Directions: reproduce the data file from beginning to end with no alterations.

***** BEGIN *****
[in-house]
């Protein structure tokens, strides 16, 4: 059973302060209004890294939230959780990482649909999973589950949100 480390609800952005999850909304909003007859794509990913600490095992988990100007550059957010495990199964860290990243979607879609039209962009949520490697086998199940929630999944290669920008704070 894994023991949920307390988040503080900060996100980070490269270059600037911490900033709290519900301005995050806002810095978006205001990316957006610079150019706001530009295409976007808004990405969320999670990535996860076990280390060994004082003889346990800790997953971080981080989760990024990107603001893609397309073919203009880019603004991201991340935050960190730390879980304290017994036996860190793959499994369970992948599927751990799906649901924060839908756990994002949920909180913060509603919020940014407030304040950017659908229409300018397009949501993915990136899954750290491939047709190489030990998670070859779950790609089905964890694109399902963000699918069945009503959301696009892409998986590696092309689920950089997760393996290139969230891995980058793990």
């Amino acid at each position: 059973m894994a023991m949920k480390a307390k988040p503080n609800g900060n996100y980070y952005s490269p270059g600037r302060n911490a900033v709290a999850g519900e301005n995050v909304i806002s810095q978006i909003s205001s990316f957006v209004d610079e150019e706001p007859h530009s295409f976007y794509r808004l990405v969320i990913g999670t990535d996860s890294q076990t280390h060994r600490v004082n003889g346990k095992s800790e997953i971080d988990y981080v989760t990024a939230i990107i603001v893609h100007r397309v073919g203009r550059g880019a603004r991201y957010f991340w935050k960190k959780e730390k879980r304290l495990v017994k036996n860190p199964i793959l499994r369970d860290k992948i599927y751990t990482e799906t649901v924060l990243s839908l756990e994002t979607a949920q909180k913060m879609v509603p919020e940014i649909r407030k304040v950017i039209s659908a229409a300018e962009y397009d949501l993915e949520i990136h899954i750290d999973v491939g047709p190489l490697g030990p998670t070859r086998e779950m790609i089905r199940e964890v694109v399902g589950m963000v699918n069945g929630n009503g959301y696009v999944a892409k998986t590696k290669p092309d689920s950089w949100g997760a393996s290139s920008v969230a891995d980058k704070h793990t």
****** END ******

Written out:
[in-house]
């Protein structure tokens, strides 16, 4: 059973302060209004890294939230959780990482649909999973589950949100 480390609800952005999850909304909003007859794509990913600490095992988990100007550059957010495990199964860290990243979607879609039209962009949520490697086998199940929630999944290669920008704070 894994023991949920307390988040503080900060996100980070490269270059600037911490900033709290519900301005995050806002810095978006205001990316957006610079150019706001530009295409976007808004990405969320999670990535996860076990280390060994004082003889346990800790997953971080981080989760990024990107603001893609397309073919203009880019603004991201991340935050960190730390879980304290017994036996860190793959499994369970992948599927751990799906649901924060839908756990994002949920909180913060509603919020940014407030304040950017659908229409300018397009949501993915990136899954750290491939047709190489030990998670070859779950790609089905964890694109399902963000699918069945009503959301696009892409998986590696092309689920950089997760393996290139969230891995980058793990």
């Amino acid at each position: 059973m894994a023991m949920k480390a307390k988040p503080n609800g900060n996100y980070y952005s490269p270059g600037r302060n911490a900033v709290a999850g519900e301005n995050v909304i806002s810095q978006i909003s205001s990316f957006v209004d610079e150019e706001p007859h530009s295409f976007y794509r808004l990405v969320i990913g999670t990535d996860s890294q076990t280390h060994r600490v004082n003889g346990k095992s800790e997953i971080d988990y981080v989760t990024a939230i990107i603001v893609h100007r397309v073919g203009r550059g880019a603004r991201y957010f991340w935050k960190k959780e730390k879980r304290l495990v017994k036996n860190p199964i793959l499994r369970d860290k992948i599927y751990t990482e799906t649901v924060l990243s839908l756990e994002t979607a949920q909180k913060m879609v509603p919020e940014i649909r407030k304040v950017i039209s659908a229409a300018e962009y397009d949501l993915e949520i990136h899954i750290d999973v491939g047709p190489l490697g030990p998670t070859r086998e779950m790609i089905r199940e964890v694109v399902g589950m963000v699918n069945g929630n009503g959301y696009v999944a892409k998986t590696k290669p092309d689920s950089w949100g997760a393996s290139s920008v969230a891995d980058k704070h793990t």